State senator traces success to years spent on Forty Acres

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Longhorns in the Lege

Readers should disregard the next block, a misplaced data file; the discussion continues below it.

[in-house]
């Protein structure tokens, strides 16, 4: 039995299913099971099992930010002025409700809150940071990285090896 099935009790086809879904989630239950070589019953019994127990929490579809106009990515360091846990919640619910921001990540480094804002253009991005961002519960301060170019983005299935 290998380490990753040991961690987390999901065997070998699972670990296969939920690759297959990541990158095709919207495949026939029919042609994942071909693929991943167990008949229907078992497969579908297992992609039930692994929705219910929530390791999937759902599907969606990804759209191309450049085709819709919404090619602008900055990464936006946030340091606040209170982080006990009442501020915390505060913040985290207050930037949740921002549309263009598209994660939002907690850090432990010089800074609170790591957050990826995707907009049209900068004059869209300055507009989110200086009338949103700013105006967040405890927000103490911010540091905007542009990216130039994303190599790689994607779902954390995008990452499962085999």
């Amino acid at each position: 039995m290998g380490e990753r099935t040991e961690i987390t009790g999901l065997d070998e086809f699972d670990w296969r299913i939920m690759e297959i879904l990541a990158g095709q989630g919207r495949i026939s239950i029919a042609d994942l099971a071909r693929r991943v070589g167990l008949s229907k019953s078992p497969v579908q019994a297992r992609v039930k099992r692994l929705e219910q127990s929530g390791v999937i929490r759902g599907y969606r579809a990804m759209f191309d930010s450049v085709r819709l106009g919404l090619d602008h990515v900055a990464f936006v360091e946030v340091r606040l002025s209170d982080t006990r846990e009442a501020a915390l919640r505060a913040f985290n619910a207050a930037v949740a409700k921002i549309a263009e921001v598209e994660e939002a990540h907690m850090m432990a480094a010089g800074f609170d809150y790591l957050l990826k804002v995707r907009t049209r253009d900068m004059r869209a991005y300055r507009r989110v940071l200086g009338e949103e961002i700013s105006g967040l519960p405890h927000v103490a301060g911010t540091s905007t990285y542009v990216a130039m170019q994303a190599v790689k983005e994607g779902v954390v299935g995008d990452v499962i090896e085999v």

Editor’s note: This is the second in a three-part series about UT alumni who are now in the Texas Legislature Standing in the Alpha Epsilon Phi sorority house, a member of the Texas Spooks comes up and taps her and another sister on the shoulder. It’s all she needs to know. She’s just been chosen as a new member after months of waiting. “No one knew about getting in until they came to the sorority house and walked around the room and announced two of us in the sorority that were picked,” said Sen. Florence Shapiro, R-Plano. “I was very pleased to be a part of the organization. It was a very worthwhile service organization and it was an honor to be accepted.” About 45 years ago, Shapiro was drawn to Alpha Epsilon Phi, Orange Jackets and Texas Spooks for their emphasis on community service. Spooks has been a women’s student organization at UT since 1941, but members voted to rename the organization to Texas Spirits in 1993. Shapiro was a member from 1966 to 1968. Texas Spirits President Katie Koehler said Spooks began as a secret organization where members would paint windows on the Drag in the middle of the night on Sundays to raise school spirit. Members left the campus wondering how the artwork appeared when students saw it Monday morning, she said. “Our whole purpose is to serve the UT and Austin community whenever and wherever possible,” said Koehler, an accounting junior. “We are very proud to have the senator as [one of] our alumni.” In 1993, Shapiro was elected to represent Senate District 8 of Plano. On her road to the statehouse, Shapiro said she set classes as her top priority when she was a student in the College of Education. “If I didn’t do well in class, I wouldn’t be able to stay in those organizations, so classes were very important to me,” she said. Former classmate Judy Brooks took a speech course with Shapiro. Brooks said the senator’s speaking abilities stood out. The two were also in Spooks during the same years. “She was always a very dynamic person,” said Brooks, who works as an office manager for Sen. Mike Jackson, R-Pasadena. “You could tell she could do anything she wanted to do. You knew she was going to do great things.” Shapiro moved to Plano in 1973, and community leaders asked her to run for the city council in 1979. “That’s how my political career started, locally,” Shapiro said. “I started building off of my volunteer work.” Shapiro eventually became mayor of Plano in 1990, facing the task of managing a city which had grown by 182,000 in nearly two decades. She said that task was nothing compared to what she faced when she was elected to the Senate in 1992, after taking the advice of her friend U.S. Sen. Kay Bailey Hutchison, R-Texas. “I think this is the place you ought to look at, I think you would enjoy the state Senate,” Shapiro said Hutchison told her. From 1992 to 1993 when she first entered the Capitol as a senator, Shapiro said she realized how different local and state offices were. “It was exhilarating and exciting, but I learned very quickly when we started session how very little I knew,” she said. “I used to like to say that it was like trying to take a sip of water out of a fire hydrant.” Shapiro said the 82nd Legislature is much more difficult than previous sessions because of the estimated budget shortfall of $15 billion to $27 billion and the effect of the economic recession on Texas. “I think what we need to do is get the state to cut back as we’ve been doing in public education and try to refrain from mandates, give higher education and public education more flexibility to spend the money they have in the best way they can,” she said. Shapiro said that she is trying to maintain the “role model” status of Texas public and higher education, including UT. “I’m very proud of the University in their scholarship and education,” she said. “I’m very proud to be [an alumna] at the University of Texas.”